The fifth edition of the Diagnostic and Statistical Manual of Mental Disorders (DSM-5; American Psychiatric Association, 2013a) offers an alternative model for Personality Disorders (PDs) in Section III, which consists in part of a pathological personality traits criterion measured with the Personality Inventory for DSM-5 (PID-5). The PID-5 selfreport instrument currently exists in the original 220-item form, a short 100-item form, and a brief 25-item form. For clinicians and researchers, the choice of a particular PID- 5 form depends on feasibility, but also reliability and validity. The goal of the present study was to examine the psychometric qualities of all 3 PID-5 forms, simultaneously, based on a Danish sample (N = 1376) of 451 psychiatric outpatients and 925 community-dwelling participants. Scale reliability and factorial validity were satisfactory across all 3 PID-5 forms. The correlational profiles of the short and brief PID-5 forms with clinician-rated PD dimensions were nearly identical with that of the original PID-5 (rICC = .99 and .95, respectively). All 3 forms discriminated appropriately between psychiatric patients and community-dwelling individuals. This supports that all 3 PID-5 forms can be used to reliably and validly assess PD traits and provides initial support for the use of the abbreviated PID-5 forms in a European population. However, only the original 220-item form and the short 100-item form capture all 25 trait facets, and the brief 25-item form may be ideally limited to preliminary screening or situations with substantial time restrictions.
This study surveyed 199 forensic clinicians about the practices that they use in assessing violence risk in juvenile and adult offenders. Results indicated that the use of risk assessment and psychopathy tools was common. Although clinicians reported more routine use of psychopathy measures in adult risk assessments compared with juvenile risks assessments, 79% of clinicians reported using psychopathy measures at least once in a while in juvenile risk assessments. Extremely few clinicians, however, believe that juveniles should be labeled or referred to as psychopaths. Juvenile risk reports were more likely than adult reports to routinely discuss treatment and protective factors, and provide recommendations to reevaluate risk. The implications of these findings are discussed.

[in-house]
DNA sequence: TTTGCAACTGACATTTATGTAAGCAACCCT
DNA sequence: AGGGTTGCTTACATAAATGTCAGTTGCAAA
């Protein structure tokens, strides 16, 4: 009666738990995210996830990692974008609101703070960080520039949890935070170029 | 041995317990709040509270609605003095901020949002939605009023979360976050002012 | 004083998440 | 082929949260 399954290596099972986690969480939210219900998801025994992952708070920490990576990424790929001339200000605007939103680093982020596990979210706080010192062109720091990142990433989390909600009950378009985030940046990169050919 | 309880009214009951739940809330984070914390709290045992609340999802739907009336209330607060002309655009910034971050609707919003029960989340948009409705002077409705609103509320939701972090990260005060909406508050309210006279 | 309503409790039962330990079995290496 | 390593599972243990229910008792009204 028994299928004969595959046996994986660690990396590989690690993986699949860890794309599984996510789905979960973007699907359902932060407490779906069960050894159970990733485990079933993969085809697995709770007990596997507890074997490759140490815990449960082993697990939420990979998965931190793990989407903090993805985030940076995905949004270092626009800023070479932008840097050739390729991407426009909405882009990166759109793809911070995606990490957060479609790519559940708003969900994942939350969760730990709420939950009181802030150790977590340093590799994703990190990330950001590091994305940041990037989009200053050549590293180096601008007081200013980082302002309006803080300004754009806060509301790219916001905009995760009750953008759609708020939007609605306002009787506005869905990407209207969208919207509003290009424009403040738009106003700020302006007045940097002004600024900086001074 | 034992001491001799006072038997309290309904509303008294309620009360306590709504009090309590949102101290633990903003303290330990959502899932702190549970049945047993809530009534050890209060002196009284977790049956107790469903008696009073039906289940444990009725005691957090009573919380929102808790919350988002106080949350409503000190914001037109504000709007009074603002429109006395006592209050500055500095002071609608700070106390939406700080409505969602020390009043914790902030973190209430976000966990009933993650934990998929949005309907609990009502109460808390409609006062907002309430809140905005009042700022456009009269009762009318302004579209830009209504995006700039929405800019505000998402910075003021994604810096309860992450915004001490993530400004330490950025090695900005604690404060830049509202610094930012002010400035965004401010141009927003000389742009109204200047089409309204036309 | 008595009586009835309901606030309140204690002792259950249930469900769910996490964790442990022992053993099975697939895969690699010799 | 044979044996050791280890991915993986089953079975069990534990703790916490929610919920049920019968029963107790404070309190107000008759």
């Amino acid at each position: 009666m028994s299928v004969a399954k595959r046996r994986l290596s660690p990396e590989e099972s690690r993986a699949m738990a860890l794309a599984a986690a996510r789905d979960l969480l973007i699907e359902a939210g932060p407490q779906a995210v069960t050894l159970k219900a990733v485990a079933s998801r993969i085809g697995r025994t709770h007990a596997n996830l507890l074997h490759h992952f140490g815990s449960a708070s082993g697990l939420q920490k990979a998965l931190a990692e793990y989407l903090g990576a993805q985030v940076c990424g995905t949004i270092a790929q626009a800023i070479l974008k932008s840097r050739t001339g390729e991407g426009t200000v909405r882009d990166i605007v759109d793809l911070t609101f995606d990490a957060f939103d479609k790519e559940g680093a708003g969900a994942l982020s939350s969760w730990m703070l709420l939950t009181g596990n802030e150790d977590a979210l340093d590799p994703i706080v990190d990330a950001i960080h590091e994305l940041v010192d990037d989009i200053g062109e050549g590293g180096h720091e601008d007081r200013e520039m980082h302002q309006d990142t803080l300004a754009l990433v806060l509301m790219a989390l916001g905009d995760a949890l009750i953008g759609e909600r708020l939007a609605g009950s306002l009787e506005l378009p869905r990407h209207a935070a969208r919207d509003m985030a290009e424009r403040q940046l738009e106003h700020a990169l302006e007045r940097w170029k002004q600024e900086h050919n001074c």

Clinical peculiarities of interictal chronic epileptic psychoses were studied in 58 patients. The authors suggested a systematic of schizophrenia-like psychoses in epilepsy. Hallucinoses, paranoid, depressive, manic and catatonic psychotic states were described. The relationship between schizophrenia and epilepsy was discussed. It has been concluded that the character of personality changes plays a central role in the diagnostic of epileptic psychosis.
The distribution of personality disorders (PDs) was explored in hospital-treated subjects and in a population subsample. This study forms a part of the Northern Finland 1966 Birth Cohort study. Hospital case records of psychiatric treatment periods of all cohort members (n=11,017) were reviewed and re-checked against DSM-III-R criteria. A subsample of the cohort members living in Oulu (n=1609) were invited to a two-stage psychiatric field survey with Structured Clinical Interview for DSM-III-R (SCID) as a diagnostic method. The most common PDs in hospital-treated sample were cluster B PDs (erratic). In the population subsample, cluster C PDs (anxious) formed the majority.
This study aimed to identify distinct subgroups of adults in a general population sample (N = 2,500; 52.6% females) based on their scores on three psychopathy dimensions. Using latent profile analysis, five groups were identified among males and females separately, including a psychopathic personality group. Multivariate analyses of variance showed that this latter group had higher levels of aggression, offending, substance use, attention-deficit/hyperactivity symptoms, internalizing problems, and maltreatment than most of the other groups. Associated features of males and females with a psychopathic personality were very similar; however, salient gender differences did emerge. Specifically, females with a psychopathic personality were more frequently exposed to sexual abuse, expressed more emotional difficulties, and engaged in higher levels of relational aggression. In conclusion, person-oriented analyses identified adults with a personality that looks like psychopathy, and furthered our understanding of gender similarities and differences in these adults.